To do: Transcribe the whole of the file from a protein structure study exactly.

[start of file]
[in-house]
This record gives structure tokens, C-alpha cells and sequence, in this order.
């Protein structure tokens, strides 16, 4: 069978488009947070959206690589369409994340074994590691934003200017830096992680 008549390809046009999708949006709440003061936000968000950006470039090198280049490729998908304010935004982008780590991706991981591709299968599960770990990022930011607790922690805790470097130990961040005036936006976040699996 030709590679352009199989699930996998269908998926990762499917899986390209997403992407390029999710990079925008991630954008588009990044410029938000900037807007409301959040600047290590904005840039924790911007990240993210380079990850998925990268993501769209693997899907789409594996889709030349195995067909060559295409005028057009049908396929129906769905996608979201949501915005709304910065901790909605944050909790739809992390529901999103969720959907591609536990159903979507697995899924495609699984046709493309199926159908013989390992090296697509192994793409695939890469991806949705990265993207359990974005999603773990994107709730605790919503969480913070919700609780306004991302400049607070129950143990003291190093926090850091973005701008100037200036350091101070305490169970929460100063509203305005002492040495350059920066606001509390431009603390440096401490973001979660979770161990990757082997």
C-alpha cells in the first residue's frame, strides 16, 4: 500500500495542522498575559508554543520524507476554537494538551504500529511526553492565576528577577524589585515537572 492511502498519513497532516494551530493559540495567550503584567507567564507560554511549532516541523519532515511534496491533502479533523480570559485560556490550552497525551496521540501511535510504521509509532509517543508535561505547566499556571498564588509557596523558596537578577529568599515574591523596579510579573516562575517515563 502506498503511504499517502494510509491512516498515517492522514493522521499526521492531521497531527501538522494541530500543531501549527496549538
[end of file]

[in-house]
This record gives structure tokens, C-alpha cells and sequence, in this order.
């Protein structure tokens, strides 16, 4: 069978488009947070959206690589369409994340074994590691934003200017830096992680 008549390809046009999708949006709440003061936000968000950006470039090198280049490729998908304010935004982008780590991706991981591709299968599960770990990022930011607790922690805790470097130990961040005036936006976040699996 030709590679352009199989699930996998269908998926990762499917899986390209997403992407390029999710990079925008991630954008588009990044410029938000900037807007409301959040600047290590904005840039924790911007990240993210380079990850998925990268993501769209693997899907789409594996889709030349195995067909060559295409005028057009049908396929129906769905996608979201949501915005709304910065901790909605944050909790739809992390529901999103969720959907591609536990159903979507697995899924495609699984046709493309199926159908013989390992090296697509192994793409695939890469991806949705990265993207359990974005999603773990994107709730605790919503969480913070919700609780306004991302400049607070129950143990003291190093926090850091973005701008100037200036350091101070305490169970929460100063509203305005002492040495350059920066606001509390431009603390440096401490973001979660979770161990990757082997």
C-alpha cells in the first residue's frame, strides 16, 4: 500500500495542522498575559508554543520524507476554537494538551504500529511526553492565576528577577524589585515537572 492511502498519513497532516494551530493559540495567550503584567507567564507560554511549532516541523519532515511534496491533502479533523480570559485560556490550552497525551496521540501511535510504521509509532509517543508535561505547566499556571498564588509557596523558596537578577529568599515574591523596579510579573516562575517515563 502506498503511504499517502494510509491512516498515517492522514493522521499526521492531521497531527501538522494541530500543531501549527496549538